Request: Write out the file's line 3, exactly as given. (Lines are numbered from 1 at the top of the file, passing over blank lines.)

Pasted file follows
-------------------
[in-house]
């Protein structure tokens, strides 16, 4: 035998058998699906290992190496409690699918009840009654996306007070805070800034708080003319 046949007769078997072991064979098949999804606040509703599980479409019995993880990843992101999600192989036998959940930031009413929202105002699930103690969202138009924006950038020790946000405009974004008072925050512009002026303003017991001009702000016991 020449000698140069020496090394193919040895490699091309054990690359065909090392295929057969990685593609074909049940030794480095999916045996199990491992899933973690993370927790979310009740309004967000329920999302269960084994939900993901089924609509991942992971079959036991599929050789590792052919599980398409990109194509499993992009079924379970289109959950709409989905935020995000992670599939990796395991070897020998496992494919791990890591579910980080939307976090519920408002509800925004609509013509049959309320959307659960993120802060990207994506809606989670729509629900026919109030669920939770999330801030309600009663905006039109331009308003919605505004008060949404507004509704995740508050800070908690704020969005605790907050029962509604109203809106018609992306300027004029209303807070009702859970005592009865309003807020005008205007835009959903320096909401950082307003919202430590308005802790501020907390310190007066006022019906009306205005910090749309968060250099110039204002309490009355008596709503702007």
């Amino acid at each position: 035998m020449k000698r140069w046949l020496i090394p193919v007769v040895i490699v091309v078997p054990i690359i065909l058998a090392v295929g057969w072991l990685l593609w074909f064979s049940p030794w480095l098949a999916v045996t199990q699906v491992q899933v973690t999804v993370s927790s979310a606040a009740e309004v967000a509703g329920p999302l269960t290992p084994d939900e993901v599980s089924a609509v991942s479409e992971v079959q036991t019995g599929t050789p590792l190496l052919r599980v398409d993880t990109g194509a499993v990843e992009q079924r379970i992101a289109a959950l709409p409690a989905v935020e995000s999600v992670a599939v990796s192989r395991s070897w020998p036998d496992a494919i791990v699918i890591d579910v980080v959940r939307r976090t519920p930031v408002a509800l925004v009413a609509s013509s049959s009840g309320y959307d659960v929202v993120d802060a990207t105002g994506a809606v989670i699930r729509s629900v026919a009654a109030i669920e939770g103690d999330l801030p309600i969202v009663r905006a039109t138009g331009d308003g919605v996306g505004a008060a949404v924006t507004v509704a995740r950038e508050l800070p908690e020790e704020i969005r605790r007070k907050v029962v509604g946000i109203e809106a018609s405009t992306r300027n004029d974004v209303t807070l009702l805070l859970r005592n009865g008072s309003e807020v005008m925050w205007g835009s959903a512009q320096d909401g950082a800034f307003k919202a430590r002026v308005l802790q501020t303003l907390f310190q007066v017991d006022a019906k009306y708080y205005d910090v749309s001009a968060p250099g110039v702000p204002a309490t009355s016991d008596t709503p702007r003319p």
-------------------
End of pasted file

């Amino acid at each position: 035998m020449k000698r140069w046949l020496i090394p193919v007769v040895i490699v091309v078997p054990i690359i065909l058998a090392v295929g057969w072991l990685l593609w074909f064979s049940p030794w480095l098949a999916v045996t199990q699906v491992q899933v973690t999804v993370s927790s979310a606040a009740e309004v967000a509703g329920p999302l269960t290992p084994d939900e993901v599980s089924a609509v991942s479409e992971v079959q036991t019995g599929t050789p590792l190496l052919r599980v398409d993880t990109g194509a499993v990843e992009q079924r379970i992101a289109a959950l709409p409690a989905v935020e995000s999600v992670a599939v990796s192989r395991s070897w020998p036998d496992a494919i791990v699918i890591d579910v980080v959940r939307r976090t519920p930031v408002a509800l925004v009413a609509s013509s049959s009840g309320y959307d659960v929202v993120d802060a990207t105002g994506a809606v989670i699930r729509s629900v026919a009654a109030i669920e939770g103690d999330l801030p309600i969202v009663r905006a039109t138009g331009d308003g919605v996306g505004a008060a949404v924006t507004v509704a995740r950038e508050l800070p908690e020790e704020i969005r605790r007070k907050v029962v509604g946000i109203e809106a018609s405009t992306r300027n004029d974004v209303t807070l009702l805070l859970r005592n009865g008072s309003e807020v005008m925050w205007g835009s959903a512009q320096d909401g950082a800034f307003k919202a430590r002026v308005l802790q501020t303003l907390f310190q007066v017991d006022a019906k009306y708080y205005d910090v749309s001009a968060p250099g110039v702000p204002a309490t009355s016991d008596t709503p702007r003319p």